What is Archaeology? Trends and Currents in Contemporary Archaeological Discourse in Israel

Via Oded Lipschits on FB-

The Lautenschläger Azekah Expedition– What is Archaeology? Trends and Currents in Contemporary Archaeological Discourse in Israel

Thursday, December 27, 2012, Room 496, Gilman Building, Tel Aviv University (All lectures are in Hebrew).

9.00-9.30 – Reception

9.30-9.45 – Opening statement – Assaf Nativ and Mark Iserlis

9.45-10.00 – Shlomo Bunimovitz- Children of three paradigms: my generation in Israeli archaeology

Session One: Archaeology and the personal; Chair Shlomo Bunimovitz

10.00-10.30 – Yifat Thareani- Margins’ Girl: On frontiers as multi-cultural archaeological spaces

10.30-11.00- Haggai Misgav- Archaeology and contemporary religious conceptions

11.00-11.15- Recess

Session Two: Archaeology as profession; Chair Oded Lipschits

11.15-11.45 – Ianir Milevski- What is archaeology? A materialist dialectic approach

11.45-12.15- Alon Shavit- Community archaeology in Israel: on the connection and discord between the archaeological community and society

12.15-12.45 – Eran Arie- Archaeology in a museum: visit and Critique

12.45-14.00- Lunch break

Session Three: Archaeology as a discipline; – Chair Yuval Goren

14.00-14.30 – Steve Rosen- Archaeology: a personal perspective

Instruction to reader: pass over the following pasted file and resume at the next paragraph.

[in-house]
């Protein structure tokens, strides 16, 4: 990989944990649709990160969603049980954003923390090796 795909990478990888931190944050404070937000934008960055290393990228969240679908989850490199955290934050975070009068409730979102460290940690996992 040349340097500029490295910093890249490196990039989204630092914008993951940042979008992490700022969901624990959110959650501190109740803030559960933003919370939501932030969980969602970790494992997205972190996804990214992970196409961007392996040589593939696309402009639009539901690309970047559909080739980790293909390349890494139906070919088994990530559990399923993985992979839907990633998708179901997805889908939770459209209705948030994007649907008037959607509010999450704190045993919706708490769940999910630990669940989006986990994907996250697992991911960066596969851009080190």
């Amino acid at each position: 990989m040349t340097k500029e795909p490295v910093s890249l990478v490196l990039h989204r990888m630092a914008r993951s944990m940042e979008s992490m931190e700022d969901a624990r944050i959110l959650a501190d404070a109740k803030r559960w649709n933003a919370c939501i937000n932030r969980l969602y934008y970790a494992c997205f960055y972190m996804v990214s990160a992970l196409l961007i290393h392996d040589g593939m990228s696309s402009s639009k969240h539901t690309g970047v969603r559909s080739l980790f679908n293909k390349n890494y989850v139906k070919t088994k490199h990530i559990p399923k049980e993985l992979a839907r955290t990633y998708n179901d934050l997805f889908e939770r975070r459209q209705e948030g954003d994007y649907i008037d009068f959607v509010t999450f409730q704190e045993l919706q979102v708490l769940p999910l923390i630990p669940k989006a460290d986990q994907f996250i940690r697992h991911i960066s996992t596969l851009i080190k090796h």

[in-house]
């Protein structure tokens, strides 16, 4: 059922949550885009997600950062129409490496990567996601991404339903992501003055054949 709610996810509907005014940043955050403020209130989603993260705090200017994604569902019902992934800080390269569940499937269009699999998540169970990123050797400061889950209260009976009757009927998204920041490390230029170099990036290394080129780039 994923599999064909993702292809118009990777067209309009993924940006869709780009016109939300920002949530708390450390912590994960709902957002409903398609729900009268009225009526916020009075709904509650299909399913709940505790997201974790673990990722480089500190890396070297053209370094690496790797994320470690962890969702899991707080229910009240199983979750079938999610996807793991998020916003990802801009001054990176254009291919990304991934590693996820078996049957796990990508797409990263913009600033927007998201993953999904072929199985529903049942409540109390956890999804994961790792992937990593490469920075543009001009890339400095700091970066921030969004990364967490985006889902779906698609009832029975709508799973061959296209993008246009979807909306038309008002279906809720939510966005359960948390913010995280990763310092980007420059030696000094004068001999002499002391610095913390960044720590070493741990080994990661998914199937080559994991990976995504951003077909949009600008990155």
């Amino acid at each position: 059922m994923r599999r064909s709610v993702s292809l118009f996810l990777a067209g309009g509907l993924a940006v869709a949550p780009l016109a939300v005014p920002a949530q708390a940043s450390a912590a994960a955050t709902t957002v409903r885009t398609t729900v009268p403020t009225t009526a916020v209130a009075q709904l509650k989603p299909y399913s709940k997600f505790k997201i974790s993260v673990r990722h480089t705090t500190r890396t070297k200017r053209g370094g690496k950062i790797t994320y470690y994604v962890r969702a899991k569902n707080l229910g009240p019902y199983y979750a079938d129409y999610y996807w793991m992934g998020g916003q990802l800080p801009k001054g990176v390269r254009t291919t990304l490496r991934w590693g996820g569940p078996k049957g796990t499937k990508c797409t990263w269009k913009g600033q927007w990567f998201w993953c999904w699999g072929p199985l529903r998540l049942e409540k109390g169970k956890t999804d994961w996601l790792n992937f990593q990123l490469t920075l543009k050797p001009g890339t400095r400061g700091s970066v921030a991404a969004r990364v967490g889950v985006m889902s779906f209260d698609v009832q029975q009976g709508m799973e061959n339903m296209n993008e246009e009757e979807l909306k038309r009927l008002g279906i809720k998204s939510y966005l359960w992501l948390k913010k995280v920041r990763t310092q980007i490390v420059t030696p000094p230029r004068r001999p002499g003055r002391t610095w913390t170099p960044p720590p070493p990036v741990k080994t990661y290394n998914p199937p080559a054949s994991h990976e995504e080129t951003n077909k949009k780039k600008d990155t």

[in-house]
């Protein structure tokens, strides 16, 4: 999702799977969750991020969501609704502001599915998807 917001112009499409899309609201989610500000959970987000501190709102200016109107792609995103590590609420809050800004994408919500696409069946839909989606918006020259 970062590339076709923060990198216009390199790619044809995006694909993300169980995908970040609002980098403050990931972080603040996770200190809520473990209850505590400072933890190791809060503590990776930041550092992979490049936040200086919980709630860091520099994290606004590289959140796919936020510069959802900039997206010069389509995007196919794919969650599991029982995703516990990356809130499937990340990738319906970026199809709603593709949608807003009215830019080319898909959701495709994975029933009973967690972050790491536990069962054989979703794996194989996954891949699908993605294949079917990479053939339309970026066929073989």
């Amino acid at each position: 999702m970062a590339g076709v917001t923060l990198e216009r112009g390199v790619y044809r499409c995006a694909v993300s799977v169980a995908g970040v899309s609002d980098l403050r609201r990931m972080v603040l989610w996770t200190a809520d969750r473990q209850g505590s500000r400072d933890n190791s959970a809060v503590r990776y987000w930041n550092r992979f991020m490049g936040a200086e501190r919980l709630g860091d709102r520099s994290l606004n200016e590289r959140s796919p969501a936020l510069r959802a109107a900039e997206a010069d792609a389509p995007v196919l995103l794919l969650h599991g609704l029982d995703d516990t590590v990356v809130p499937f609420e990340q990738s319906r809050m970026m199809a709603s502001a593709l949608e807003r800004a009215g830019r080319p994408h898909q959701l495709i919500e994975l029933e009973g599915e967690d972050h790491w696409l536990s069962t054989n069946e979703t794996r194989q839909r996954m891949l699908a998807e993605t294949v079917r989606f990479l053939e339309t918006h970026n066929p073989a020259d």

14.30-15.00 – Amihai Mazar- The rusty Marshalltown

15.00-15.30 – Yuval Yekutieli- Archaeology as a story

15.30-15.45- Recess

Session Four: Summary and discussion; Chairs Mark Iserlis and Assaf Nativ

15.45-16.15 – Summaries: Rafi Greenberg, Avi Gopher, Snait Gisis

16.15-17.00 – Discussion

The Dog Who Fell into a Pit, and Discovered a First Temple Era Winepress

I guess if tv journalists can stumble into pits, so can dogs.

He never studied archeology and knows more about bones than about antiquities, but he is probably the first dog in history to uncover a major archeological site.  It all began five years ago when Zach, a mongrel, took a walk at Jerusalem’s Ramot Forest with his owner, Shaul Yona. As he was joyfully running around the forest, Zach suddenly fell into a hole in the ground.  Yona managed to get his dog out safe and sounds. As he took a deep breath following the drama, he peeked into the hole and realized that it was not just a random pit.  He alerted archeologists, who checked the hole and discovered that it had been used as a grape pressing area during the First Temple period.  The sensational discovery led to an extensive excavation, which exposed additional pits, pottery pieces and bronze coins from the Second Temple period. The dig was orchestrated by Prof. Amihai Mazar, who was awarded the Israel Prize in archaeology in 2009.

And more…

Congratulations to Amihai Mazar On His Election to the Israel Academy of Sciences and Humanities

Via Chris Rollston-

Amihai Mazar of Hebrew University has been elected to membership in the prestigious Israel Academy of Sciences and Humanities….Kudos to him for this much deserved honor (and my gratitude to Sam Wolff for bringing this to my attention).

Indeed, congratulations! The Israeli archaeologists from Tel Aviv and Hebrew University are doing brilliantly!